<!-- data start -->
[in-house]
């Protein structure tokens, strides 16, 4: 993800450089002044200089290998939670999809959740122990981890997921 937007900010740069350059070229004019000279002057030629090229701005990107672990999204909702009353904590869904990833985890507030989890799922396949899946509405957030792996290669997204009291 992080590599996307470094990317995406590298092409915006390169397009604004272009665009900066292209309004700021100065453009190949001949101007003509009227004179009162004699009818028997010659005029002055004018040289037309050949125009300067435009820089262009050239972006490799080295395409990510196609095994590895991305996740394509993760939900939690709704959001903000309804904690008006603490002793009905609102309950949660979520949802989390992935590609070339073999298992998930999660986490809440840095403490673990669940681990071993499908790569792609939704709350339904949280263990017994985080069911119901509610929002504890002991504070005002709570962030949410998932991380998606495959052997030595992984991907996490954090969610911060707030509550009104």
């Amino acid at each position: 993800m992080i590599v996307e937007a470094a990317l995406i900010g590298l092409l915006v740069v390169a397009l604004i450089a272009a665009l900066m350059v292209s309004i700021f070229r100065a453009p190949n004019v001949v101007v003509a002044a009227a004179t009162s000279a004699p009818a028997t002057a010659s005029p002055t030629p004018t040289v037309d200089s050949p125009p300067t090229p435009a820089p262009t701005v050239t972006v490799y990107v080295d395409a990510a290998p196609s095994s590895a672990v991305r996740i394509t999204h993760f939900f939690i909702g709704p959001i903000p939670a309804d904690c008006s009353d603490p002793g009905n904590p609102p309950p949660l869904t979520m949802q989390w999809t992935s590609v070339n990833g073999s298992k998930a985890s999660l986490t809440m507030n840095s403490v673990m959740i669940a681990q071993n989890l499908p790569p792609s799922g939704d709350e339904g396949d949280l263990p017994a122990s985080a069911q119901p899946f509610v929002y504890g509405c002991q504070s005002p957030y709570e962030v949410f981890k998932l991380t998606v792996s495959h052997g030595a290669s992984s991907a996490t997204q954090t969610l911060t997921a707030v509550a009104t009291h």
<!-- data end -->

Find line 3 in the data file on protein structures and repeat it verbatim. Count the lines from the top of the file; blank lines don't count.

């Amino acid at each position: 993800m992080i590599v996307e937007a470094a990317l995406i900010g590298l092409l915006v740069v390169a397009l604004i450089a272009a665009l900066m350059v292209s309004i700021f070229r100065a453009p190949n004019v001949v101007v003509a002044a009227a004179t009162s000279a004699p009818a028997t002057a010659s005029p002055t030629p004018t040289v037309d200089s050949p125009p300067t090229p435009a820089p262009t701005v050239t972006v490799y990107v080295d395409a990510a290998p196609s095994s590895a672990v991305r996740i394509t999204h993760f939900f939690i909702g709704p959001i903000p939670a309804d904690c008006s009353d603490p002793g009905n904590p609102p309950p949660l869904t979520m949802q989390w999809t992935s590609v070339n990833g073999s298992k998930a985890s999660l986490t809440m507030n840095s403490v673990m959740i669940a681990q071993n989890l499908p790569p792609s799922g939704d709350e339904g396949d949280l263990p017994a122990s985080a069911q119901p899946f509610v929002y504890g509405c002991q504070s005002p957030y709570e962030v949410f981890k998932l991380t998606v792996s495959h052997g030595a290669s992984s991907a996490t997204q954090t969610l911060t997921a707030v509550a009104t009291h």